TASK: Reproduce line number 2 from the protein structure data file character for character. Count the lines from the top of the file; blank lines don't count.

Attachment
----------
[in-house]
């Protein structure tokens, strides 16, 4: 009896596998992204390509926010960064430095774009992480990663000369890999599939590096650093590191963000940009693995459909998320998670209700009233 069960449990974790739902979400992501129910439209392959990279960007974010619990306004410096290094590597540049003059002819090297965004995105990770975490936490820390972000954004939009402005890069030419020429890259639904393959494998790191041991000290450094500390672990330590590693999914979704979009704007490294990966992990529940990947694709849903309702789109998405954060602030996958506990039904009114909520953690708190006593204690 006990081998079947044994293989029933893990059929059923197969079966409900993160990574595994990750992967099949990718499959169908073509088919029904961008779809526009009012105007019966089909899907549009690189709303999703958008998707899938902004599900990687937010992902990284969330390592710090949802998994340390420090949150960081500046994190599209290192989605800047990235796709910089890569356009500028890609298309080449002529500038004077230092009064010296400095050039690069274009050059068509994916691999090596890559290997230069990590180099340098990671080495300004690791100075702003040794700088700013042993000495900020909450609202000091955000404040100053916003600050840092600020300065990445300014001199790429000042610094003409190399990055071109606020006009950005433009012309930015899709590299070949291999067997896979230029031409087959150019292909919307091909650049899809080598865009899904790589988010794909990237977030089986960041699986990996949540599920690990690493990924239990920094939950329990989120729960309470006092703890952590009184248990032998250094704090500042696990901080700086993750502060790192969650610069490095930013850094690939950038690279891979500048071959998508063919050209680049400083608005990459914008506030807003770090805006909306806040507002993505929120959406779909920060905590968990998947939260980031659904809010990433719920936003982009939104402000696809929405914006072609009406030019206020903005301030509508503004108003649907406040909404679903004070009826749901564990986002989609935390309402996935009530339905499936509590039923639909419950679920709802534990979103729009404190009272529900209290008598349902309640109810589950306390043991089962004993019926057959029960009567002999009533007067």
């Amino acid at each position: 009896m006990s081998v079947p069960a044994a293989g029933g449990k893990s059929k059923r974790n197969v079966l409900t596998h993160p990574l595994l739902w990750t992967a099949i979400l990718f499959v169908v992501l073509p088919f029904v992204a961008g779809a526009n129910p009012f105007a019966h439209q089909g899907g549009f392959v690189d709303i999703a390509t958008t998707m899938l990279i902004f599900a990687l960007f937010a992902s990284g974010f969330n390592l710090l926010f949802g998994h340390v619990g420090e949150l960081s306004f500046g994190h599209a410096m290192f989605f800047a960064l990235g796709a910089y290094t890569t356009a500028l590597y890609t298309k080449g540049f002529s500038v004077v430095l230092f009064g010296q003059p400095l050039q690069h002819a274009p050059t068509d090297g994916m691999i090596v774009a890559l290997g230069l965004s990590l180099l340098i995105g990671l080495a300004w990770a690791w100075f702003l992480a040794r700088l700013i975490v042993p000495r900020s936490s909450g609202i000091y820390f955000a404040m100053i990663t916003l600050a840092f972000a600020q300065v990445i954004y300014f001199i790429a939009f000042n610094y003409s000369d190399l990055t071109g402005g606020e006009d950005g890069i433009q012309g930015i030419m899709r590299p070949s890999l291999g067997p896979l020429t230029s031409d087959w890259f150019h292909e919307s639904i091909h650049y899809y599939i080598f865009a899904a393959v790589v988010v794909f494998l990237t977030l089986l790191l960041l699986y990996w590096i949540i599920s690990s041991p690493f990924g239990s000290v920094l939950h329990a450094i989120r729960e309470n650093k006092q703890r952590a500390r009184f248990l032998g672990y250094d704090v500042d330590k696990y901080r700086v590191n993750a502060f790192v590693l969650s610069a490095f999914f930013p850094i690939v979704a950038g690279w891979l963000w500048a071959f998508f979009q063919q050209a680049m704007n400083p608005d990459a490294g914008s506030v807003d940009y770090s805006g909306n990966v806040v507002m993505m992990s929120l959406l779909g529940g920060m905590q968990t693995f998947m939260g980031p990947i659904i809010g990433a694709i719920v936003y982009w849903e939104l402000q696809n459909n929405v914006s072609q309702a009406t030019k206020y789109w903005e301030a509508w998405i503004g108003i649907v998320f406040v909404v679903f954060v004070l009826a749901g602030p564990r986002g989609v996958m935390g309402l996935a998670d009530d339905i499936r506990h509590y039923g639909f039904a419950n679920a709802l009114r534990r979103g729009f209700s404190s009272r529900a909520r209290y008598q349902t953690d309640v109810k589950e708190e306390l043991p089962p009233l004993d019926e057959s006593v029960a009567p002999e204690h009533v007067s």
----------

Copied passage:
């Protein structure tokens, strides 16, 4: 009896596998992204390509926010960064430095774009992480990663000369890999599939590096650093590191963000940009693995459909998320998670209700009233 069960449990974790739902979400992501129910439209392959990279960007974010619990306004410096290094590597540049003059002819090297965004995105990770975490936490820390972000954004939009402005890069030419020429890259639904393959494998790191041991000290450094500390672990330590590693999914979704979009704007490294990966992990529940990947694709849903309702789109998405954060602030996958506990039904009114909520953690708190006593204690 006990081998079947044994293989029933893990059929059923197969079966409900993160990574595994990750992967099949990718499959169908073509088919029904961008779809526009009012105007019966089909899907549009690189709303999703958008998707899938902004599900990687937010992902990284969330390592710090949802998994340390420090949150960081500046994190599209290192989605800047990235796709910089890569356009500028890609298309080449002529500038004077230092009064010296400095050039690069274009050059068509994916691999090596890559290997230069990590180099340098990671080495300004690791100075702003040794700088700013042993000495900020909450609202000091955000404040100053916003600050840092600020300065990445300014001199790429000042610094003409190399990055071109606020006009950005433009012309930015899709590299070949291999067997896979230029031409087959150019292909919307091909650049899809080598865009899904790589988010794909990237977030089986960041699986990996949540599920690990690493990924239990920094939950329990989120729960309470006092703890952590009184248990032998250094704090500042696990901080700086993750502060790192969650610069490095930013850094690939950038690279891979500048071959998508063919050209680049400083608005990459914008506030807003770090805006909306806040507002993505929120959406779909920060905590968990998947939260980031659904809010990433719920936003982009939104402000696809929405914006072609009406030019206020903005301030509508503004108003649907406040909404679903004070009826749901564990986002989609935390309402996935009530339905499936509590039923639909419950679920709802534990979103729009404190009272529900209290008598349902309640109810589950306390043991089962004993019926057959029960009567002999009533007067």